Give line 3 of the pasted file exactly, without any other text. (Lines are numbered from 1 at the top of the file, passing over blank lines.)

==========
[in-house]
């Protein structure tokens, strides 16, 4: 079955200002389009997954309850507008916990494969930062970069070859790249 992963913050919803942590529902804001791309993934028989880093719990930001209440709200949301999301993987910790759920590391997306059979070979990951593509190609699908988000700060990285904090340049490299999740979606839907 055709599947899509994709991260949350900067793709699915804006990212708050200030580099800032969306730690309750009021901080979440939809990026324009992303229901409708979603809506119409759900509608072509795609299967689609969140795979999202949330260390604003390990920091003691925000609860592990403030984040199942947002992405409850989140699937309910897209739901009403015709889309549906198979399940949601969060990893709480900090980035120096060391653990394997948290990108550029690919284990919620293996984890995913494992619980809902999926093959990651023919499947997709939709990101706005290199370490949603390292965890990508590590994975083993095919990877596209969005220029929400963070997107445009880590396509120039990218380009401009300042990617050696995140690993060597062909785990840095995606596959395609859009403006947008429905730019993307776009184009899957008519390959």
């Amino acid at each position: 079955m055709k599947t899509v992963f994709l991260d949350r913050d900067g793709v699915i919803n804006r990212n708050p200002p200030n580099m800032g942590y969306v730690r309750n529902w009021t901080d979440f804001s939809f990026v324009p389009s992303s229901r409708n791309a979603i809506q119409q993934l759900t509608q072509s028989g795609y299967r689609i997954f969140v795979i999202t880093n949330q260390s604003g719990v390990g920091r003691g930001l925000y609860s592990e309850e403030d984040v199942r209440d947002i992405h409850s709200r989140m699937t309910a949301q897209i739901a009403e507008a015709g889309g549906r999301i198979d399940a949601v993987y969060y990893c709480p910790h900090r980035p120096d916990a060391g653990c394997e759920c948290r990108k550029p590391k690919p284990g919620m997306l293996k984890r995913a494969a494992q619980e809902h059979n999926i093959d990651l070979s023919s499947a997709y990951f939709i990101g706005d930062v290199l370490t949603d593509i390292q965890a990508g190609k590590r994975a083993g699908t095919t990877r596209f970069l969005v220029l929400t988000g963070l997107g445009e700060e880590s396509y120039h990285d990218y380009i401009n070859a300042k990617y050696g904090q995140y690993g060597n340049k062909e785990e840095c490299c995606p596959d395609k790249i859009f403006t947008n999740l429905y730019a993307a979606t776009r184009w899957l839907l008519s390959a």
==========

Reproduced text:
């Amino acid at each position: 079955m055709k599947t899509v992963f994709l991260d949350r913050d900067g793709v699915i919803n804006r990212n708050p200002p200030n580099m800032g942590y969306v730690r309750n529902w009021t901080d979440f804001s939809f990026v324009p389009s992303s229901r409708n791309a979603i809506q119409q993934l759900t509608q072509s028989g795609y299967r689609i997954f969140v795979i999202t880093n949330q260390s604003g719990v390990g920091r003691g930001l925000y609860s592990e309850e403030d984040v199942r209440d947002i992405h409850s709200r989140m699937t309910a949301q897209i739901a009403e507008a015709g889309g549906r999301i198979d399940a949601v993987y969060y990893c709480p910790h900090r980035p120096d916990a060391g653990c394997e759920c948290r990108k550029p590391k690919p284990g919620m997306l293996k984890r995913a494969a494992q619980e809902h059979n999926i093959d990651l070979s023919s499947a997709y990951f939709i990101g706005d930062v290199l370490t949603d593509i390292q965890a990508g190609k590590r994975a083993g699908t095919t990877r596209f970069l969005v220029l929400t988000g963070l997107g445009e700060e880590s396509y120039h990285d990218y380009i401009n070859a300042k990617y050696g904090q995140y690993g060597n340049k062909e785990e840095c490299c995606p596959d395609k790249i859009f403006t947008n999740l429905y730019a993307a979606t776009r184009w899957l839907l008519s390959a």